By Matt Herrington – Collegiate Staff
Students and members of the community alike flooded the Fountain Street Church Wednesday evening to hear a Diversity Lecture Series talk by John Cacioppo, co-founder of the field of Social Neuroscience.
In his speech, Cacioppo explored the topics of loneliness and brain health. He peered into the causes and effects of these phenomena, as well as the implications that loneliness has on one’s physical and mental well-being.
Cacioppo provided a unique outlook on the topics of the lecture, as his research has allowed him to analyze these social factors from a deeper scientific perspective.
Any doubt that feelings of loneliness are no more than a subjective feeling was quickly dispelled early in the lecture, as Cacioppo presented the results of multiple scientific experiments conducted that measured the brainwaves and behavior of their participants.
Cacioppo also explained the truths of loneliness, such as the subjective nature of it, and how it is perceived by each individual differently.
In one experiment, Cacioppo observed the brainwaves of both lonely and non-lonely people, scoring each of them in terms of loneliness, social support, shyness, social skills, anger, anxiety, self-esteem, fear of negative evaluation, optimism, positive mood and negative mood. The results showed lonelier people scoring worse in every single aspect.
However, to further the experiment, each participant was then hypnotized. Those who were lonelier were brought to believe they weren’t lonely, and vice versa. Following this, the experiment was conducted again, with all of the results of each member being flipped as well.
The results of this example illustrate other driving points about loneliness. Not only is it scientifically observable and is shown to have a direct correlation with one’s mental health, but it is also subjective to each person’s perception of loneliness. It is when someone feels lonely that there is a change in behavior.
“When we feel isolated around others, our personality changes,” Cacioppo said.
This works to explain that people only experience the effects of loneliness when they personally feel it.
“For a long time, social factors were rejected by biology. They were thought to be too complicated to understand,” Cacioppo said. “Now what we’re seeing with these models is that they’re not too complicated to understand, and we’re getting very clear experimental evidence that loneliness is possible.”
Evidence has also arisen which explains that when someone is chronically lonely, there are significant physical changes to the brain as well. There are lower levels of nerve growth, a higher number of cell death during strokes, higher rates of dementia, and consistent heavier use of stress hormones.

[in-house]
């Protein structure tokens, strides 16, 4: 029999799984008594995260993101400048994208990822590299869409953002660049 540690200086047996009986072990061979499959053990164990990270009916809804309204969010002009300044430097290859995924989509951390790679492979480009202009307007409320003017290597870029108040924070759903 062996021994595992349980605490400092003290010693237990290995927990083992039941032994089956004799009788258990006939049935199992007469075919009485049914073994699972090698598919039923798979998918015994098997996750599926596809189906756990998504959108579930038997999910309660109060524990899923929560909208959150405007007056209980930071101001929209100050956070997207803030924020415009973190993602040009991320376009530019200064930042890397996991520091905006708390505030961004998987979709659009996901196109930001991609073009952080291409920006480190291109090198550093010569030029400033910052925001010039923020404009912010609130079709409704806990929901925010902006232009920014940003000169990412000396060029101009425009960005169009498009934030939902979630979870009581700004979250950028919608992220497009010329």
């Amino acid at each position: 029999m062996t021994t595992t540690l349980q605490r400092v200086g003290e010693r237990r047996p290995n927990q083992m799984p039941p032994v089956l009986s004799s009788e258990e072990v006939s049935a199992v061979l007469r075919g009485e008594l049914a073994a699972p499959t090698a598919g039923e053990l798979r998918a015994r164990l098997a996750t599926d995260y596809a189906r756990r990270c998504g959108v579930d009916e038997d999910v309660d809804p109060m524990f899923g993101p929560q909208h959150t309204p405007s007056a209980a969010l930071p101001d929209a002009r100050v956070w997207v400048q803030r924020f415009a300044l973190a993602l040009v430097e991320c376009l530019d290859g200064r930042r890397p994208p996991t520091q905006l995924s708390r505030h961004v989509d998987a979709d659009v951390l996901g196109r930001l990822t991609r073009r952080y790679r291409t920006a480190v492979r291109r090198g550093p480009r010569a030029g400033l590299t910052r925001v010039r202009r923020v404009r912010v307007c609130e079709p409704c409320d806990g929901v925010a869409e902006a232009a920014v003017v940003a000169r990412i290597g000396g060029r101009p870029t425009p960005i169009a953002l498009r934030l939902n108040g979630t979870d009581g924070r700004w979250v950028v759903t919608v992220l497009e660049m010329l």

Once the prevalence and existence of loneliness were established, the topic of social media was brought up. It was explained that social media is a tool, and its effect on the user is dependent on how it is utilized. If used with the intention of staying in contact with friends and seeing them again in real life, social media can be an excellent tool for socialization and doesn’t make the user lonelier. However, Cacioppo continued to explain that if one should use social media as their only outlet for social interaction, that will, in turn, make them lonelier, and the negative symptoms mentioned before will become more prevalent. There is a human aspect missing when communicating through technology that cannot be emulated, he explained.
Cacioppo also went on to explain the relationship between loneliness and humanity. He described how it is only possible to feel lonely if one first cares about the connections they don’t have.
“It is because others matter, because we have those connections – that’s what gives us our humanity,” Cacioppo said.
Following the lecture, the room was opened to a question-and-answer session in which community members were able to further inquire about the points made in the speech, as well as gain insight into what inspired Cacioppo to pursue this career path.
The lecture was very well received, with many lessons and insights given. The information discussed social media’s effect resonated with many members of the audience, as they found interest in how technology could pose a dangerous substitute for regular social interaction.
“It’s incredible to learn how loneliness is slowly chronically killing you,” said Tim Cusack, one member of the audience.
Another audience member was moved by Cacioppo’s talk, as well.
“I really found that whole speech amazing,” Nashon Cook said. “Specifically though, the way he communicated the effects loneliness has on us was beautiful.”